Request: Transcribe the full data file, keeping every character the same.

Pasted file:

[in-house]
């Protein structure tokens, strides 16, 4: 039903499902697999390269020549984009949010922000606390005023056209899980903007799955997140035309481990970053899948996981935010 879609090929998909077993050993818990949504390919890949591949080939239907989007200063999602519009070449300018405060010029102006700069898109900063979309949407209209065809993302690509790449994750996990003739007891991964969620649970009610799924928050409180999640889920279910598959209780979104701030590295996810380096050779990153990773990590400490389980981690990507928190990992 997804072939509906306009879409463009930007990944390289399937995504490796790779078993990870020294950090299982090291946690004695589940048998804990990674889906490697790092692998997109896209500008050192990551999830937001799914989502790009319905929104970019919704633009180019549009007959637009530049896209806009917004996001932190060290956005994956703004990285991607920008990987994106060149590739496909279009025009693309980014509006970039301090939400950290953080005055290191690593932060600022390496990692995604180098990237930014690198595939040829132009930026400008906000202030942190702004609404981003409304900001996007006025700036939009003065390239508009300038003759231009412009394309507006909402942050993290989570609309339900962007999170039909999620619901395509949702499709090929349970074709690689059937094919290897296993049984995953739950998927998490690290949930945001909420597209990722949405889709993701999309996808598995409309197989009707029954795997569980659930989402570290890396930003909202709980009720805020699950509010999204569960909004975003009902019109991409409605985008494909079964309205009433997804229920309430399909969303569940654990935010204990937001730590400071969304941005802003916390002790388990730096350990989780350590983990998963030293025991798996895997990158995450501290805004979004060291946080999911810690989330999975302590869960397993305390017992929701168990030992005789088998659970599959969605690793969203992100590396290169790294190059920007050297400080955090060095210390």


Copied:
[in-house]
């Protein structure tokens, strides 16, 4: 039903499902697999390269020549984009949010922000606390005023056209899980903007799955997140035309481990970053899948996981935010 879609090929998909077993050993818990949504390919890949591949080939239907989007200063999602519009070449300018405060010029102006700069898109900063979309949407209209065809993302690509790449994750996990003739007891991964969620649970009610799924928050409180999640889920279910598959209780979104701030590295996810380096050779990153990773990590400490389980981690990507928190990992 997804072939509906306009879409463009930007990944390289399937995504490796790779078993990870020294950090299982090291946690004695589940048998804990990674889906490697790092692998997109896209500008050192990551999830937001799914989502790009319905929104970019919704633009180019549009007959637009530049896209806009917004996001932190060290956005994956703004990285991607920008990987994106060149590739496909279009025009693309980014509006970039301090939400950290953080005055290191690593932060600022390496990692995604180098990237930014690198595939040829132009930026400008906000202030942190702004609404981003409304900001996007006025700036939009003065390239508009300038003759231009412009394309507006909402942050993290989570609309339900962007999170039909999620619901395509949702499709090929349970074709690689059937094919290897296993049984995953739950998927998490690290949930945001909420597209990722949405889709993701999309996808598995409309197989009707029954795997569980659930989402570290890396930003909202709980009720805020699950509010999204569960909004975003009902019109991409409605985008494909079964309205009433997804229920309430399909969303569940654990935010204990937001730590400071969304941005802003916390002790388990730096350990989780350590983990998963030293025991798996895997990158995450501290805004979004060291946080999911810690989330999975302590869960397993305390017992929701168990030992005789088998659970599959969605690793969203992100590396290169790294190059920007050297400080955090060095210390």